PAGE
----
The anxiety and expectations around the barters are due to the importance of this fuel for Venezuela. In an online forum coordinated by the non-governmental organization Washington Office on Latin America (WOLA) on February 12, the representative of the Chamber of Transportation of the Center of the Country in Venezuela, Marien Vielma, said that 95% of the supplies in the country are transported by land, so they use diesel. “I would say that 100% of goods, merchandise, food, medicine, all essential goods and services are dispatched, they are distributed to vulnerable areas and the entire country by land,” said Vielma.
If in two or three months a solution is not found to the diesel shortage that the country currently suffers, transportation will be paralyzed, Vielma said. “The time comes when we have to find solutions because we have a shortage that is not discriminating sectors that are covering the entire economy of the country,” he said. “This year we see that the consequences will be very strong if in the next quarter we do not resolve, if the national government does not find a way out, that is, the entry of diesel here.”
Add to that the lack of data, since PDVSA has not published information on its diesel inventories. Estimates of how much diesel the country has left to operate varies. It is known that Venezuela imported that fuel until November last year and that the authorities are trying to increase the installed refining capacity, which is currently at 13%, says Ventura.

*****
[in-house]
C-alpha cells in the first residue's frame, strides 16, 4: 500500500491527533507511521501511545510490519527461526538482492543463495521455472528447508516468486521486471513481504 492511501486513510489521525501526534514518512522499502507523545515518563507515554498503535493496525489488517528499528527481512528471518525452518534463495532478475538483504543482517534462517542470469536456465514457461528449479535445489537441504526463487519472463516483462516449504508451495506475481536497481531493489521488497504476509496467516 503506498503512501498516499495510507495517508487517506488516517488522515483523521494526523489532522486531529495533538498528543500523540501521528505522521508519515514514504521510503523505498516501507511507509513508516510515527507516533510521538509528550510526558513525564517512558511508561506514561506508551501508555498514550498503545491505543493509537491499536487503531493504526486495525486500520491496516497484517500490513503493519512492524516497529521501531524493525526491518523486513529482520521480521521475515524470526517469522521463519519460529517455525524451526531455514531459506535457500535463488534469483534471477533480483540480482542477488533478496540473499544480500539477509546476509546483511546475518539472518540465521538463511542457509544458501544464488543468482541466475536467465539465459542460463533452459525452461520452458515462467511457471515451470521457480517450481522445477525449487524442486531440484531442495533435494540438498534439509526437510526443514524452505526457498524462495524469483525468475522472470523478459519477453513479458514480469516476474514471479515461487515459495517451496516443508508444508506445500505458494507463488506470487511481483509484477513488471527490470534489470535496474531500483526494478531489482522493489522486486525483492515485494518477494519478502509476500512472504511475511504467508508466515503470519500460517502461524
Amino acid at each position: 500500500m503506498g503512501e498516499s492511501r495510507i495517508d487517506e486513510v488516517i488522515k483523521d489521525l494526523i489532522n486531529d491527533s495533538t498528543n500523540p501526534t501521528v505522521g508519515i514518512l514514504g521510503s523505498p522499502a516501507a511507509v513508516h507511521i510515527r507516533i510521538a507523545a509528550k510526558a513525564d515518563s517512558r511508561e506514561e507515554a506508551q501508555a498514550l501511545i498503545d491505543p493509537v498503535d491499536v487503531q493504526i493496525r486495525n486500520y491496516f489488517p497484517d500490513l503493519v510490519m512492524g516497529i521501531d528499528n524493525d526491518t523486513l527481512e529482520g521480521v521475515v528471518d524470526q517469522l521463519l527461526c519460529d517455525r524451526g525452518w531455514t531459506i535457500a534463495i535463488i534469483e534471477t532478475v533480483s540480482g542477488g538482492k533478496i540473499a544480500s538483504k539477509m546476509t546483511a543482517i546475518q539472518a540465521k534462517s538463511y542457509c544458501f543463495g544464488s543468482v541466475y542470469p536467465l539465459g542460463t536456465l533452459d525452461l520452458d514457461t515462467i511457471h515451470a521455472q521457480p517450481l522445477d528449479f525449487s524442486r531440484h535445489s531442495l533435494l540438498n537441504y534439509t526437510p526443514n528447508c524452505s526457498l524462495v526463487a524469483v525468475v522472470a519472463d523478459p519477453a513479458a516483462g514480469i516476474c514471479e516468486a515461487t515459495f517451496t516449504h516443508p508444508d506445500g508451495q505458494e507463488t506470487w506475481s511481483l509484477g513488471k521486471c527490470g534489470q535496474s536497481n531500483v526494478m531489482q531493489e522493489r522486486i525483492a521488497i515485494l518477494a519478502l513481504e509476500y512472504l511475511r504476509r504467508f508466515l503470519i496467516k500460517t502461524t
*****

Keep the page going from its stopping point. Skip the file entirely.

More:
Venezuela had the capacity to refine all the fuels it needed, explains economist Francisco Rodríguez, but in recent years the lack of investment, qualified personnel, corruption and the sanctions imposed by the United States have been mixed to bring down the production of its refineries. “There is plenty of evidence that the sanctions have affected the operation of the oil industry and refining capacity.”
“Venezuela was a country that was quite integrated and its oil sector was quite integrated with the North American economy. So the inputs that Venezuela receives for its refineries were mainly imported from the United States and as a result of the oil sanctions, those ties were broken. And when you are sanctioned by the United States, it is not so easy to get these things sold to you elsewhere, ”says Rodríguez.
It is not about the Biden government now “turning a blind eye”, says Rodríguez, because that could suggest that there is some irregularity or violation of the law that they have decided to ignore. While Maduro is evading a ban imposed by the United States, what he is doing is not strictly illegal. “What happens is that the United States has the ability to punish the companies that do business with it, with its own instruments, which are discretionary, they are instruments of policy.”
Rodríguez, through his foundation Petróleo por Venezuela, advocates the creation of a mechanism in which companies can exchange Venezuelan oil for food or medicine without being sanctioned by the United States, which would require that the distribution of resources be supervised by the international community. “This should not be an issue only with regard to diesel, it should be an issue that is discussed more widely with everything that affects the Venezuelan humanitarian crisis,” says the economist.